In the verses from Mark’s gospel which we read during the service, we read how the Lord Jesus was first taken before what was known as the Sanhedrin, the Jewish court, made up of priests and elders and teachers of the law. And various false witnesses came forward; and they accused the Lord of many things. But their testimony against him didn’t agree: they were saying different things and contradictory things. Finally though the High Priest accused the Lord Jesus of blasphemy, because he claimed to be the Son of God. And, of course, he is the Son of God. But the High Priest and the members of the Sanhedrin did not believe he was the Son of God. And so, they condemned him as deserving death.
The Sanhedrin, however, didn’t have the authority to execute anyone. Only the Roman governor had that authority. So, we also read how they took the Lord Jesus to Pilate, the Roman governor, to persuade him to pass the death sentence. Now, Pilate understood that the Lord had done nothing to deserve the death penalty. He understood that the reason the chief priests wanted rid of the Lord Jesus was envy. And so, he offered to release the Lord Jesus. You see, at that time of the year, it was customary to release one prisoner. Whoever the crowd asked for, that one person was pardoned and released. So, Pilate offered to release the Lord Jesus. But the chief priests stirred up the crowd to ask him for Barabbas. Barabbas, we read in verse 7 of chapter 15, was an insurrectionist, a terrorist, who had even murdered someone in an uprising. And so, this murderer, this man who had committed a terrible crime, was pardoned and set free, while the Lord Jesus — who never did anything wrong — was sentenced to death in his place.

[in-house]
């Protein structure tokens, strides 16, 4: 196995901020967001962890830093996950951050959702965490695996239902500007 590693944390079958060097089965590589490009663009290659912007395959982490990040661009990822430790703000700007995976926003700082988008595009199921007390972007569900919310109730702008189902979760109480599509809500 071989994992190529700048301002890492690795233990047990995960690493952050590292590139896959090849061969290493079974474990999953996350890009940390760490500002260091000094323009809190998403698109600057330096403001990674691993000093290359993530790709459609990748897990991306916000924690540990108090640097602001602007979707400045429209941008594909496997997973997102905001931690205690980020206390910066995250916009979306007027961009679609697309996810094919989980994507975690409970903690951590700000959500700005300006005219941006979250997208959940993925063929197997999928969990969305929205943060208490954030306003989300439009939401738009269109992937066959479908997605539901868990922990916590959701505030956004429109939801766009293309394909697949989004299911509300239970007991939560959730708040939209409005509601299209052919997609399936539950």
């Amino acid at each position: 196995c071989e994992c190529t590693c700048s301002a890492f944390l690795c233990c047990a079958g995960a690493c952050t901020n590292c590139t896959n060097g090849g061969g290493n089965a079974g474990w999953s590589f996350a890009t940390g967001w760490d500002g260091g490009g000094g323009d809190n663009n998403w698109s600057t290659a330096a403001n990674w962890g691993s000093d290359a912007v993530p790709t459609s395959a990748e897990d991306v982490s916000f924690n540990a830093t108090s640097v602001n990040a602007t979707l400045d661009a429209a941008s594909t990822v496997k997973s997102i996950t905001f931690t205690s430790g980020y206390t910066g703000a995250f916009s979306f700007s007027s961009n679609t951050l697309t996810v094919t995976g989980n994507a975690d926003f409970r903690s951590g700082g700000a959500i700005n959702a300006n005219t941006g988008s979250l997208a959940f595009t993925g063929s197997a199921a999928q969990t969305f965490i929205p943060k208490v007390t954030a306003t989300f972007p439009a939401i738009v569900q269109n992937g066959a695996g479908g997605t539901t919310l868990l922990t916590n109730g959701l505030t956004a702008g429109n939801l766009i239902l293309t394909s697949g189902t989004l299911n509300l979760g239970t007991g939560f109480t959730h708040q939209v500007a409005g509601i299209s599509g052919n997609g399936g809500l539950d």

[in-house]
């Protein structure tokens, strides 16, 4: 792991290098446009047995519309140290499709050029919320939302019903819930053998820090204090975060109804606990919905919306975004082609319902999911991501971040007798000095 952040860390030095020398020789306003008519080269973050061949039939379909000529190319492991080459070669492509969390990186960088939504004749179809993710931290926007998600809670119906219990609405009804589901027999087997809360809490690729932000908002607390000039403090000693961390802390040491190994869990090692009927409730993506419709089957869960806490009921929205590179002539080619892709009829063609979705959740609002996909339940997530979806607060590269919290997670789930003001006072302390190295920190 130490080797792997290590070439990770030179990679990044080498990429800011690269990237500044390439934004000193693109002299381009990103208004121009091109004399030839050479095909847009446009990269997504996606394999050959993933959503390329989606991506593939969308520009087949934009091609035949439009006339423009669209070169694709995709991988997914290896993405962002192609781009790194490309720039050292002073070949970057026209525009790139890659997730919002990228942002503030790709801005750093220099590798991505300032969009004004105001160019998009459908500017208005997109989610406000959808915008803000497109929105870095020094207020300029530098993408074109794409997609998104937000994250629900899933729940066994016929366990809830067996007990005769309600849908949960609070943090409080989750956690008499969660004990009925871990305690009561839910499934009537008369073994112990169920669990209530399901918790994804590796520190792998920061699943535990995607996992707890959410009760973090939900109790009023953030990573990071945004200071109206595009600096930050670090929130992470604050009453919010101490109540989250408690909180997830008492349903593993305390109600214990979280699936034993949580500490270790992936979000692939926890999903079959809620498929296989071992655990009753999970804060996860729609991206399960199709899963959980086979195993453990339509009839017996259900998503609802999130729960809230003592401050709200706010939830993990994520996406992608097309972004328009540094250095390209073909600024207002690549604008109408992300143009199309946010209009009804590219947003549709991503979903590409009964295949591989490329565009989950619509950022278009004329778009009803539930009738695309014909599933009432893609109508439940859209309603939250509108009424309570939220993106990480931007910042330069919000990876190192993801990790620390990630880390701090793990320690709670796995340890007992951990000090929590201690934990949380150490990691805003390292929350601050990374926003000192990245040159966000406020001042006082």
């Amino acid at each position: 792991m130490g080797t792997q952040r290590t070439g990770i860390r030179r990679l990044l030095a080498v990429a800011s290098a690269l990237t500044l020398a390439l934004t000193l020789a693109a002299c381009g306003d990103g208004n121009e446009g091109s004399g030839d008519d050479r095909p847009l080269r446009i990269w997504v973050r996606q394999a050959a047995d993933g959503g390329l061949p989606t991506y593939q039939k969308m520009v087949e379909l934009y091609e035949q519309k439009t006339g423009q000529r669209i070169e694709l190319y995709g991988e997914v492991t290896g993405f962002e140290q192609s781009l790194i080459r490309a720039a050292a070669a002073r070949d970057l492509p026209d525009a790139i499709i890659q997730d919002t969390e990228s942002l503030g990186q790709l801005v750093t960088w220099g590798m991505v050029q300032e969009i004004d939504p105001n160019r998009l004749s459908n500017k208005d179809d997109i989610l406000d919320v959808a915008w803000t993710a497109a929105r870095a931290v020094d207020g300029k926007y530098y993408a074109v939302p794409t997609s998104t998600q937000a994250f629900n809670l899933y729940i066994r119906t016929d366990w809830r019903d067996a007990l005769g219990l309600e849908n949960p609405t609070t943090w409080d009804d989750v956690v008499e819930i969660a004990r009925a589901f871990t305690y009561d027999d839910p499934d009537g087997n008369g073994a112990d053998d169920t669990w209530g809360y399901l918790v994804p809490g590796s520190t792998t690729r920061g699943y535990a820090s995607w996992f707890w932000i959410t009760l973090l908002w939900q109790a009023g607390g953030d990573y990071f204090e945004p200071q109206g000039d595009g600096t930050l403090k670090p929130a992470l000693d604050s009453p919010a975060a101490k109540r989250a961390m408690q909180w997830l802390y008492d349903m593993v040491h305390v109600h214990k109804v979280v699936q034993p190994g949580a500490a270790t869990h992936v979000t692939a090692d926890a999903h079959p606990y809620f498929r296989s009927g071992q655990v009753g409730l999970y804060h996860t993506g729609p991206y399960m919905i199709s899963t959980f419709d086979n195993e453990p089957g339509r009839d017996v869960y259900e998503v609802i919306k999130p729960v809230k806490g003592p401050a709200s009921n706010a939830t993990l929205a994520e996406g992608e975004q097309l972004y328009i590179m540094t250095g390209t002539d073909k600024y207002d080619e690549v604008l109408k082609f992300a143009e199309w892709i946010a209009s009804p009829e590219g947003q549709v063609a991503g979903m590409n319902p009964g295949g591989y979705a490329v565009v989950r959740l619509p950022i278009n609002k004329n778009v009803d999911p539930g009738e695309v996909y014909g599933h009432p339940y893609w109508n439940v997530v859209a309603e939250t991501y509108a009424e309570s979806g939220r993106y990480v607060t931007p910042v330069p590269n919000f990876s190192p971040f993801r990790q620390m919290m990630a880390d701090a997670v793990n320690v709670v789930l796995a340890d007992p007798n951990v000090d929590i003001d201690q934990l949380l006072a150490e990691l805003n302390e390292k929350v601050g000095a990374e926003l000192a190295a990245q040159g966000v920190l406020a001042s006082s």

And so, we read how the Lord Jesus was flogged: whipped in order to weaken him and to hasten his death. And after the flogging, he was handed over to the soldiers to be crucified. And Mark tells us very briefly and very simply how the Lord was taken to Golgotha where they offered him wine mixed with myrrh, which was to act as a kind of anaesthetic, to ease the pain. But the Lord refused it. And then they crucified him. The people who passed by hurled insults at him and they mocked him. And when the time came, the Lord cried out, and breathed his last, and died. And Mark tells us that the curtain in the temple — which represented how sinners are separated from God by their sin and guilt — was torn in two. And it was torn in two to represent how the Lord, by his death on the cross, has opened the way for sinners to come into the presence of God. He died to bring us to God.
And the centurion, who heard the Lord’s cry and who saw how the Lord died, said: ‘Surely this man was the Son of God.’ The members of the Sanhedrin did not believe in him, but something about the way the Lord died, persuaded this Roman soldier that Jesus is the Son of God.
So, what’s what happened on that very first Good Friday. The question I want us to think about this evening is this: Why did the Son of God die on the cross? What did his death accomplish? That’s what we’re going to be thinking about this evening. And really there are five things I want us to think about.
And the first point is that the Lord’s death on the cross is portrayed in the Bible as a sacrifice which takes away our sin and guilt. Think about what happened back in the beginning of the Bible. God made Adam and Eve, the first man and woman. He placed them in the Garden of Eden and we’re told the plants in the garden were good for food and pleasing to the eye. It was the perfect home for them. And the Lord invited them to eat from any of the trees in the garden, apart from one. They mustn’t eat from the Tree of the Knowledge of Good and Evil. If they ate the fruit from that tree, they would die. But along came the Devil, disguised as a snake, who tempted Eve to take the forbidden fruit. She took some; and she then gave some to Adam. And so, they did the one thing, the one thing, the Lord had forbidden them to do. And immediately, it hit them and they realised what they had done: they had disobeyed their loving father, who made him and who loved them and who cared for them.